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My son is interested in joining the Young Marines or JROTC and

I was wondering if anyone else's child has joined either of these organizations? If so, what are the expectations for the child and what is involved for the parent? Did your child enjoy the experience and did he or she go on to enlistment?

My son is still too young for JROTC at 15 (I did find out that he needs to be 17), but he is old enough to join the Young Marines now. However, before I make the call, I would like some pointers. TIA

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Asked by Anonymous at 2:47 PM on Apr. 6, 2010 in Teens (13-17)

Answers (7)
  • I was in JROTC when I was in high school. It was one of my classes. And I loved it! It taught me so much discipline, and respect. I really had to work hard in there, but it helped me build character. I did the drill team to. Again, it helped me. I think its a wonderful thing. Hope he enjoys it as much as I did.

    Answer by Anonymous at 3:01 PM on Apr. 6, 2010

  • My son was in JROTC from his freshman year until he graduated. He loved the program. He also went into the servioe as an E-3 because of JROTC. Parents are involved to whatever degree they choose. The only expense were haircuts every 2 weeks. We eventually bought him a pair of clippers and they learned how to cut one anothers hair. My son has no regrets, nor do we.

    Answer by GrnEyedGrandma at 3:02 PM on Apr. 6, 2010

  • My son has been in Young Marines for six years and JROTC for four and is graduating this year. He absolutely thrives in both programs, however he stays with Young Marines for the discipline...not the punishment...the self-control. He knows, beyond a shadow of doubt, that he is prepared to face anything. This is through his experiences with both programs and because he was taught how to handle obstacles. He received an ROTC scholarship and will attend USF. Then into OCS and a career in the USMC. It seems odd that he can't get into JROTC yet but please go to and find the unit closest to you. Contact the unit commander, attend a meeting or drill and find out if that's for your son. Good luck!

    Answer by reichoe at 4:02 PM on Apr. 6, 2010

  • reichoe, thank you very much for the information. Could you elaborate more on what you meant by "not for the punishment"?

    Also, here, for whatever reason, the JROTC programs are not offerred until the Junior year of high school (and then only the Navy & Marines are allowed in) and my son is only a freshman, which is why he can't get into the JROTC program yet. He will also need to transfer back into the public high school and we have not yet decided if that will be to his advantage or not, so we've got a year to think about it, which is nice.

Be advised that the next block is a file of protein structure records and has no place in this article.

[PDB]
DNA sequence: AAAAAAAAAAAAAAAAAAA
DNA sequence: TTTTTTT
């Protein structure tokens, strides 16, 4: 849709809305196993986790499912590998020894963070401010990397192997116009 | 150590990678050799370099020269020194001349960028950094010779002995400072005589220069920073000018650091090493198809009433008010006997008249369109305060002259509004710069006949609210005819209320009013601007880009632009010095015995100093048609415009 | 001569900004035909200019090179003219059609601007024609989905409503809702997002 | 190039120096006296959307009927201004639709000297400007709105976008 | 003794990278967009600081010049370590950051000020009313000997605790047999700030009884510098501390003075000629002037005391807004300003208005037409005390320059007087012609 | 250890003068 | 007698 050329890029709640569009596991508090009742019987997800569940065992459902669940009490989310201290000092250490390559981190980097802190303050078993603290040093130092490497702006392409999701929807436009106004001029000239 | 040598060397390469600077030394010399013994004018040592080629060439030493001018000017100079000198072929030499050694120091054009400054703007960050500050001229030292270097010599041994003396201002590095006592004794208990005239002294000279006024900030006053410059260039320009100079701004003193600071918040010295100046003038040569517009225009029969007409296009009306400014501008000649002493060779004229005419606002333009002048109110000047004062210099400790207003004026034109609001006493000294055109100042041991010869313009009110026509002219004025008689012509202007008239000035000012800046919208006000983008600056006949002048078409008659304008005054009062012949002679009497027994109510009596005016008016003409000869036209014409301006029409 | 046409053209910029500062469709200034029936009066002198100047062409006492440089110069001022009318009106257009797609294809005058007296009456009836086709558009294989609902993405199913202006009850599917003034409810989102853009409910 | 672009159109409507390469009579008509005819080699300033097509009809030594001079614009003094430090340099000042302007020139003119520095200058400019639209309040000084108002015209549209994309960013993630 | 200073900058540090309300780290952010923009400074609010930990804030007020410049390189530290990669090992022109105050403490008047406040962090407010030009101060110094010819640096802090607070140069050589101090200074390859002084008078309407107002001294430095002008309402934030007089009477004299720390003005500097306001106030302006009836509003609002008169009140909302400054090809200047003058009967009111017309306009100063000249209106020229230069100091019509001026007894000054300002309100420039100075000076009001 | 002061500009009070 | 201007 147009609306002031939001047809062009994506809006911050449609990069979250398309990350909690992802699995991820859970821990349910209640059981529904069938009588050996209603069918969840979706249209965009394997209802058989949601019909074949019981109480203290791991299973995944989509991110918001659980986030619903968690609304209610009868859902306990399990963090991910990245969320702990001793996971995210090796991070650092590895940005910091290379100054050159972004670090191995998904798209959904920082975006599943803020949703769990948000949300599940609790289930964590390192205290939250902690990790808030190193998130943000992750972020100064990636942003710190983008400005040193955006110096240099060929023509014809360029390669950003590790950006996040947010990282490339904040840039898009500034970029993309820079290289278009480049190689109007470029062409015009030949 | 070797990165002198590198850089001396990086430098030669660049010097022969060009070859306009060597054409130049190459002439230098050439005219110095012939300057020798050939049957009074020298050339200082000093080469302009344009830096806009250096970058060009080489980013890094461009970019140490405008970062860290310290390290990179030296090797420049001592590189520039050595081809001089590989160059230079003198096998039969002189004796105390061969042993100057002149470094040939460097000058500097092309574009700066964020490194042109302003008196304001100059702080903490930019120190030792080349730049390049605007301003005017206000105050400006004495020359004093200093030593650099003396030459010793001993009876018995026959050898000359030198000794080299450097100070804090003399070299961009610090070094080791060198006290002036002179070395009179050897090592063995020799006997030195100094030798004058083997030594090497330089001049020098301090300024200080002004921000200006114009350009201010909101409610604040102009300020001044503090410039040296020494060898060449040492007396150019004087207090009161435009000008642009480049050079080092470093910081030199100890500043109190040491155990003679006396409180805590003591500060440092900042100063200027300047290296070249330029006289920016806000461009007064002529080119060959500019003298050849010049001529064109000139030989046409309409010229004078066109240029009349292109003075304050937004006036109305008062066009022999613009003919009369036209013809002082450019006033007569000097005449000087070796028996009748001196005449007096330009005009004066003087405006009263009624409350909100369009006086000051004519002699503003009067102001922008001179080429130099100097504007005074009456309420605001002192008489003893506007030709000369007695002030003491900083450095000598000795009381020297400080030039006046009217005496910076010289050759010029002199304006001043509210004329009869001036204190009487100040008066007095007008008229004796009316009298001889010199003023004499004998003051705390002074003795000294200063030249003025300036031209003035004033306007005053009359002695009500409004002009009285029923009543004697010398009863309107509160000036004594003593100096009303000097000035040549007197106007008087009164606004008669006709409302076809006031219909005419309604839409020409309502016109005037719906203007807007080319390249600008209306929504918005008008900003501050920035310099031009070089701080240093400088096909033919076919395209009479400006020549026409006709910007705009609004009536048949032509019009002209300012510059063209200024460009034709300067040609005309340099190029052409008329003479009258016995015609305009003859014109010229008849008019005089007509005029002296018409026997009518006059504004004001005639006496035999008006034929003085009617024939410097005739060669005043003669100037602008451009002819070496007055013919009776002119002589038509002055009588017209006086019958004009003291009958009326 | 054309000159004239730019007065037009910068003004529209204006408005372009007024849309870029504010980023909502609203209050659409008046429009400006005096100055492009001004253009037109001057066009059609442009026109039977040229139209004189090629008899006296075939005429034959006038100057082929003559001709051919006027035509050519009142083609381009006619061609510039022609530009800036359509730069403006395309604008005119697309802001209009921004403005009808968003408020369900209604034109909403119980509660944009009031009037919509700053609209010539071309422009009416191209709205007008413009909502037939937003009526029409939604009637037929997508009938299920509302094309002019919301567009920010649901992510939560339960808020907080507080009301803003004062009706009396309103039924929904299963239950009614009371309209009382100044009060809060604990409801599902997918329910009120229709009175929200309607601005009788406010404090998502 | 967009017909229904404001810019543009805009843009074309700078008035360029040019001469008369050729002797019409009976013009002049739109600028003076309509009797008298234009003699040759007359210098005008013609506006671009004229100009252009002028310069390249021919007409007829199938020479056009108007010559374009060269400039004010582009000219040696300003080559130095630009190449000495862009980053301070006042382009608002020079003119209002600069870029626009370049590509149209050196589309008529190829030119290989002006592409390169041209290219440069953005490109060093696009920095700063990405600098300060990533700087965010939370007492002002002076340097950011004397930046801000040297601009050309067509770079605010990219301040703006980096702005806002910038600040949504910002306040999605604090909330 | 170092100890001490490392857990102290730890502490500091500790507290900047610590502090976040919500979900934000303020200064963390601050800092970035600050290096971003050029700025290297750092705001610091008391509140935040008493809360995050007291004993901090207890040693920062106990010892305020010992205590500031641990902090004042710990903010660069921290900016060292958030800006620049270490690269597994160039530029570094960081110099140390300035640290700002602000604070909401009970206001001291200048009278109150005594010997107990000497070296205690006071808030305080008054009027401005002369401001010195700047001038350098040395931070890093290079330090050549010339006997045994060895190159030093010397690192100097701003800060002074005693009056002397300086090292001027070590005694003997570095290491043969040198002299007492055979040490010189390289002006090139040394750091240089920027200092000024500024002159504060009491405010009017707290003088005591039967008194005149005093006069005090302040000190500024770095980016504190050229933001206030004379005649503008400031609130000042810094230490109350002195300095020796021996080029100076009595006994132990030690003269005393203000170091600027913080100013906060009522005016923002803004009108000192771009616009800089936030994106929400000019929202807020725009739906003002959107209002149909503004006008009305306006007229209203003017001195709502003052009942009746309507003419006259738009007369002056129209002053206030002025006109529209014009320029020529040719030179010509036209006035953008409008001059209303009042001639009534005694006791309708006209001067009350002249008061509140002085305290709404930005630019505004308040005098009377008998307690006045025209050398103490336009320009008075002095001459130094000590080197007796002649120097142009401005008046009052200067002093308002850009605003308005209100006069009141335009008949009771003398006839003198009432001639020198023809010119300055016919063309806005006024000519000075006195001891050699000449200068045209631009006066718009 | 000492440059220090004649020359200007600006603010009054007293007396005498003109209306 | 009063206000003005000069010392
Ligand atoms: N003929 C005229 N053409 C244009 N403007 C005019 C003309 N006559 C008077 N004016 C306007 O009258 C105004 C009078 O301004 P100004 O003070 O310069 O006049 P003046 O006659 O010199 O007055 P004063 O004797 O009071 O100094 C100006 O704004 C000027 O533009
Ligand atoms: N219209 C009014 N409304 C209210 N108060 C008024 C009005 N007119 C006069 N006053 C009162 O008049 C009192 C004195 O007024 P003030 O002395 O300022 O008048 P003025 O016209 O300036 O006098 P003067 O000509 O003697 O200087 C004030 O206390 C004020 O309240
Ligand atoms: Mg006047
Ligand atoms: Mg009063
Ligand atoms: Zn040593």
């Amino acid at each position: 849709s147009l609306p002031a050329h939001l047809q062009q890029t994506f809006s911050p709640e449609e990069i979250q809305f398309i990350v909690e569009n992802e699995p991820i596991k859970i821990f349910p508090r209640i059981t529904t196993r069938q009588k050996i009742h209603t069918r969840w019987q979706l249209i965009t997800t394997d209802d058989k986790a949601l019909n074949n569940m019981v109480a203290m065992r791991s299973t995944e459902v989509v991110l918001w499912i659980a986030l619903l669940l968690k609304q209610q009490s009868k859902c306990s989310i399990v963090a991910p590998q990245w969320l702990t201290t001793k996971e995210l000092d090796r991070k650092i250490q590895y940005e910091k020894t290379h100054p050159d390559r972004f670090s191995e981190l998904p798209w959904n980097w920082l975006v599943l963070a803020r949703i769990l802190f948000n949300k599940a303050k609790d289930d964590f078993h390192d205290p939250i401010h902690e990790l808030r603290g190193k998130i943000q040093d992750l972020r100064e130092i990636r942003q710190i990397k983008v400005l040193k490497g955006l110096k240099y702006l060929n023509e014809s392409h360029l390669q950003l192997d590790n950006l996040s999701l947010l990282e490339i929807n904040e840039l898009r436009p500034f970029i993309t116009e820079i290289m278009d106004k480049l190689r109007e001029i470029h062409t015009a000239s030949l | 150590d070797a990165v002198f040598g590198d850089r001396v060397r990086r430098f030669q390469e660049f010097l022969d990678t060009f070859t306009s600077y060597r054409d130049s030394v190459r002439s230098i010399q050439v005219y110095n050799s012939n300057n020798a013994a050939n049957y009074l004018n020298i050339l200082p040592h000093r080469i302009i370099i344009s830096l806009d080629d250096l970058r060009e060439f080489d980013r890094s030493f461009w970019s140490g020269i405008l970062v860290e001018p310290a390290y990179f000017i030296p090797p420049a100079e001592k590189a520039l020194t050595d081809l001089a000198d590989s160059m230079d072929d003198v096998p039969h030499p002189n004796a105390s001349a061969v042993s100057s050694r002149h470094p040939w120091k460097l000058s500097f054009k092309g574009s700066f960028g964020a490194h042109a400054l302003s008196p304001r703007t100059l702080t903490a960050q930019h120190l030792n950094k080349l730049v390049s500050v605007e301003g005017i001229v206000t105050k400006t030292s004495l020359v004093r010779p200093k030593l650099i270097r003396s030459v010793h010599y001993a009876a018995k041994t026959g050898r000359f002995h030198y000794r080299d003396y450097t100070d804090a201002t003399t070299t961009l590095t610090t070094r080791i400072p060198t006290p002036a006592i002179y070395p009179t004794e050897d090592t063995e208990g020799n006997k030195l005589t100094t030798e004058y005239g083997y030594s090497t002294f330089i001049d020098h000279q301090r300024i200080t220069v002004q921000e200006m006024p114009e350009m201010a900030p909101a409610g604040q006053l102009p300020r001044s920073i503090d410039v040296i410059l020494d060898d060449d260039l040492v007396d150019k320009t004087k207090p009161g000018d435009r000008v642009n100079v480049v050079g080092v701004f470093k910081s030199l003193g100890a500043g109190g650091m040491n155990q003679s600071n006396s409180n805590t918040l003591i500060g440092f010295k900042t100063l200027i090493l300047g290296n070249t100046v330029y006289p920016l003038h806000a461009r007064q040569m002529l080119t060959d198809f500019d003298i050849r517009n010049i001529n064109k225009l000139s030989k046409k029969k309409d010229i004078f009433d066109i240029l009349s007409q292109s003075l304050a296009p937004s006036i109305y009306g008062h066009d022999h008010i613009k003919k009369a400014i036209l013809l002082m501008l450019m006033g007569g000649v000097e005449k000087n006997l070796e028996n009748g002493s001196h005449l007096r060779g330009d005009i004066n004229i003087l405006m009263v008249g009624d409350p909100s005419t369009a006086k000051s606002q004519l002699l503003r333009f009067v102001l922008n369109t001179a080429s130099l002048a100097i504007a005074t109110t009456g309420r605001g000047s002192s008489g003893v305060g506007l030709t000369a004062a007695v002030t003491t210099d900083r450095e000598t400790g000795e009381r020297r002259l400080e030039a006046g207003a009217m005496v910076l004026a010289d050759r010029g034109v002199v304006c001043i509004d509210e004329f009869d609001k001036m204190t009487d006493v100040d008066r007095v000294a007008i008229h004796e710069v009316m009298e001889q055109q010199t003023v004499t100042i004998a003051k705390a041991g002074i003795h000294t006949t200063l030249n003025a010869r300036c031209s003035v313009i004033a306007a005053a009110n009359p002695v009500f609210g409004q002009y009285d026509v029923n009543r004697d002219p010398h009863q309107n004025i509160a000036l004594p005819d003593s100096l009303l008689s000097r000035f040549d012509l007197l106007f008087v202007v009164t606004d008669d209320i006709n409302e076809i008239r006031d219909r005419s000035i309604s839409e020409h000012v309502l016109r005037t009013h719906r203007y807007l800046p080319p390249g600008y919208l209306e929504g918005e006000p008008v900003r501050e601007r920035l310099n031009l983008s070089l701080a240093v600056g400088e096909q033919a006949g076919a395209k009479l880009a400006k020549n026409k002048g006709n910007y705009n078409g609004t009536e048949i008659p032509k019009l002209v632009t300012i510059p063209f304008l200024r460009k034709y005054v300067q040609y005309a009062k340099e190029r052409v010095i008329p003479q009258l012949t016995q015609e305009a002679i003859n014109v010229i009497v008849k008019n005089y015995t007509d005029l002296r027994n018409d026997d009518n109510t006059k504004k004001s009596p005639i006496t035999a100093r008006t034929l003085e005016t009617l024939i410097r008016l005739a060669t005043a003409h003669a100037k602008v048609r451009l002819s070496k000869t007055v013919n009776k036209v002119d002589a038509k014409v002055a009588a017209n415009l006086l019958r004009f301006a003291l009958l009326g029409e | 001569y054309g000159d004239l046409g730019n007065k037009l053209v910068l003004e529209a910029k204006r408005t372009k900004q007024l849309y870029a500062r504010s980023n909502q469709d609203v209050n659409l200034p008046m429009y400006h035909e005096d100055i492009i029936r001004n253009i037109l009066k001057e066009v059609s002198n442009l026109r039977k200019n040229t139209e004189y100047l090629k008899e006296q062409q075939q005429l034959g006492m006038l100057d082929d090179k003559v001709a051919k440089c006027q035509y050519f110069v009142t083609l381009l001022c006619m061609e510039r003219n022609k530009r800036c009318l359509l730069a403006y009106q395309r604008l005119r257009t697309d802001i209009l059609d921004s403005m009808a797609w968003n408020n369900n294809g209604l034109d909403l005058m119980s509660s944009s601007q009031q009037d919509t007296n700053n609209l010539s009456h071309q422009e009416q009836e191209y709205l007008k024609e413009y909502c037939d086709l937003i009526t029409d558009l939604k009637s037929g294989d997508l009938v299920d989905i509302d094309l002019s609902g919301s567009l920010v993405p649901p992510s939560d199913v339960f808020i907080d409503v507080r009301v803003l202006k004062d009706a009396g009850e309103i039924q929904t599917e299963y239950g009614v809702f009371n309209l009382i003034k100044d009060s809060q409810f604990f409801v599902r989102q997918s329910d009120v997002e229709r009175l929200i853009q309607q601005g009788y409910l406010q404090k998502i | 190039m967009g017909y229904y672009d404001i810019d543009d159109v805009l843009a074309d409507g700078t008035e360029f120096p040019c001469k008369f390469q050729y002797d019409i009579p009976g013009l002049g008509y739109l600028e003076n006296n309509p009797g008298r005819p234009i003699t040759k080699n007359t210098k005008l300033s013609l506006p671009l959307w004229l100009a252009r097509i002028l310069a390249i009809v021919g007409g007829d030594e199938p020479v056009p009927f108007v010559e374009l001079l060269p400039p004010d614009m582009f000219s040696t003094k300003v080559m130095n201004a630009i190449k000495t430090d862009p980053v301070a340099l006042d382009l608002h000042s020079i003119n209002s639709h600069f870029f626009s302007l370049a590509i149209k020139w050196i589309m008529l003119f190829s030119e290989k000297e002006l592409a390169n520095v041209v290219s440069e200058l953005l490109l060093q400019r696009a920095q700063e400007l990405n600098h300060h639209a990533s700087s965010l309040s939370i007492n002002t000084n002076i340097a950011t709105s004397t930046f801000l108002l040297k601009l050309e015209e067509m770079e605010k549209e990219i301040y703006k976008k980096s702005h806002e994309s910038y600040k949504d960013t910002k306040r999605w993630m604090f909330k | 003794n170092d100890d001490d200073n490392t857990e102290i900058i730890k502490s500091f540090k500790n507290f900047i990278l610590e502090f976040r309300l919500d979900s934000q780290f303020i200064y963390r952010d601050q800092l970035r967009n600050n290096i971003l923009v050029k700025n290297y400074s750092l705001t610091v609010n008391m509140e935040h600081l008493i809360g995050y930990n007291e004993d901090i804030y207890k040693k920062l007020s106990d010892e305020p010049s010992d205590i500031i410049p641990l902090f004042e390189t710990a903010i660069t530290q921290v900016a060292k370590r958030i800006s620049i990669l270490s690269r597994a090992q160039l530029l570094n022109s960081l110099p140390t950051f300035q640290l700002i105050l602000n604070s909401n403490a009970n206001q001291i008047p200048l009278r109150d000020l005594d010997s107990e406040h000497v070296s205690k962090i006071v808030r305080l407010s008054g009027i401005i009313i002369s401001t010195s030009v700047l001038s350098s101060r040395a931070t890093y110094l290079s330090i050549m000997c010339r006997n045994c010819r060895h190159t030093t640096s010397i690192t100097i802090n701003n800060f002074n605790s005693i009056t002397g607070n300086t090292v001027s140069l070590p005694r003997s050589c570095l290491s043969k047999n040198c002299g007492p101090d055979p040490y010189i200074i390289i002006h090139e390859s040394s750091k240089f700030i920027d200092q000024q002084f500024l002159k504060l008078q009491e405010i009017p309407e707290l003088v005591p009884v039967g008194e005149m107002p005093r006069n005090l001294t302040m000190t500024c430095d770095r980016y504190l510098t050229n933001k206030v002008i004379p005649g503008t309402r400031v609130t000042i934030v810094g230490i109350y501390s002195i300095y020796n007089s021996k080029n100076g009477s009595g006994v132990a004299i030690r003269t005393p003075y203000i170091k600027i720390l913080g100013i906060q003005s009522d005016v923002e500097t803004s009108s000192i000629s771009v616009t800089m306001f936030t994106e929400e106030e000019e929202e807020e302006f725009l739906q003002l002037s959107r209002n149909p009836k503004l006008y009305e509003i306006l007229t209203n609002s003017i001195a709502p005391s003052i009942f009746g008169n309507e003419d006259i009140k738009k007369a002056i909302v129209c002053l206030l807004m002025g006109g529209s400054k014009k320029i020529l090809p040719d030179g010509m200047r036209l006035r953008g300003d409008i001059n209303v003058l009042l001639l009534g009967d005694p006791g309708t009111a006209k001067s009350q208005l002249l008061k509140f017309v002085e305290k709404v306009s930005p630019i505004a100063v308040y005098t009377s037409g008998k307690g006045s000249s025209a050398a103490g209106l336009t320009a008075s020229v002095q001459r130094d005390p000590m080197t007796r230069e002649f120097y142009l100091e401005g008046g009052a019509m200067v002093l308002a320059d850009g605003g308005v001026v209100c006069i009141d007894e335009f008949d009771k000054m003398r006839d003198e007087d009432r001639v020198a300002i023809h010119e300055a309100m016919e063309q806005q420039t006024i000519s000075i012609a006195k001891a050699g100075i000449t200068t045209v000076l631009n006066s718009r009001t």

Thanks again, and to everyone else who responded, too.

    Answer by Anonymous at 11:25 PM on Apr. 6, 2010

  • I was in JROTC from 9th to 12th grade.
    Mine was AF JROTC
    There was nothing needed from parents at ours and being in the JROTC did not require a military career. Only ROTC in college does.

    Answer by Mrs.Owen86 at 5:29 AM on Apr. 7, 2010

  • I don't know the answer to your question, but I wanted to say thank you. When I read the title of this question, I thought it was going to be about you not wanting him to join because of the risks involved or something about, thank you for asking for information on this so you can help to make the right choices. He has a great loving and supportive mother!

    Answer by clhadley at 11:36 AM on Apr. 7, 2010

  • I don't specifically know the answer to your question because our highschool did not offer those programs, three of my brothers have joined the Marines though and they love it. I have two minor brothers who also plan to enlist when they finish highschool. I applaud you for not looking at the worse parts of the military - one of my brothers friend's left the Marines after a serious injury and talks endlessly about never allowing his son to join. One of my brothers was injured as well but as soon as he recovered he eagerly got back to action. My parents are very supportive as well given that both sides of my family have military backgrounds (though most impressive would be my maternal grandfather who was a rifle sharpshooter).

    Answer by Anonymous at 3:43 PM on Apr. 7, 2010

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